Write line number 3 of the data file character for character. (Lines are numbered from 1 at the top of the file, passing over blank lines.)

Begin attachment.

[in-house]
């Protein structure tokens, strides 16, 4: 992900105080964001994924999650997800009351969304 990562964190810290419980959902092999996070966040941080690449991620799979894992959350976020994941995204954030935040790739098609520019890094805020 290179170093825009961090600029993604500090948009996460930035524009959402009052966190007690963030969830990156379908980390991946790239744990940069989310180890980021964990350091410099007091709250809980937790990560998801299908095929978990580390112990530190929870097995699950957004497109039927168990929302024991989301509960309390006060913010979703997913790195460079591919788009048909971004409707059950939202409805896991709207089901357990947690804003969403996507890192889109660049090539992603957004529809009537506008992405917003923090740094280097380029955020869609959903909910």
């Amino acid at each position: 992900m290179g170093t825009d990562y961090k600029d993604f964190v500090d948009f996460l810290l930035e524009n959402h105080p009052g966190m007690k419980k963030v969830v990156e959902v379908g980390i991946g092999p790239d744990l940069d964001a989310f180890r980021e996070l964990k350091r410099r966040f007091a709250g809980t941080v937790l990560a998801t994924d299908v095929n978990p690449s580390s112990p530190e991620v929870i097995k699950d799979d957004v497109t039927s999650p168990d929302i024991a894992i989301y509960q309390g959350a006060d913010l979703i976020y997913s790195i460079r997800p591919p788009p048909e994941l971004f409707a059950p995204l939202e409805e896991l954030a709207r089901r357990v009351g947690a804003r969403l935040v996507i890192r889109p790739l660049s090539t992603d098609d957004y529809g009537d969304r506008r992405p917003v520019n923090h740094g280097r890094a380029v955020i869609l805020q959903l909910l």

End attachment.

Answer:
């Amino acid at each position: 992900m290179g170093t825009d990562y961090k600029d993604f964190v500090d948009f996460l810290l930035e524009n959402h105080p009052g966190m007690k419980k963030v969830v990156e959902v379908g980390i991946g092999p790239d744990l940069d964001a989310f180890r980021e996070l964990k350091r410099r966040f007091a709250g809980t941080v937790l990560a998801t994924d299908v095929n978990p690449s580390s112990p530190e991620v929870i097995k699950d799979d957004v497109t039927s999650p168990d929302i024991a894992i989301y509960q309390g959350a006060d913010l979703i976020y997913s790195i460079r997800p591919p788009p048909e994941l971004f409707a059950p995204l939202e409805e896991l954030a709207r089901r357990v009351g947690a804003r969403l935040v996507i890192r889109p790739l660049s090539t992603d098609d957004y529809g009537d969304r506008r992405p917003v520019n923090h740094g280097r890094a380029v955020i869609l805020q959903l909910l």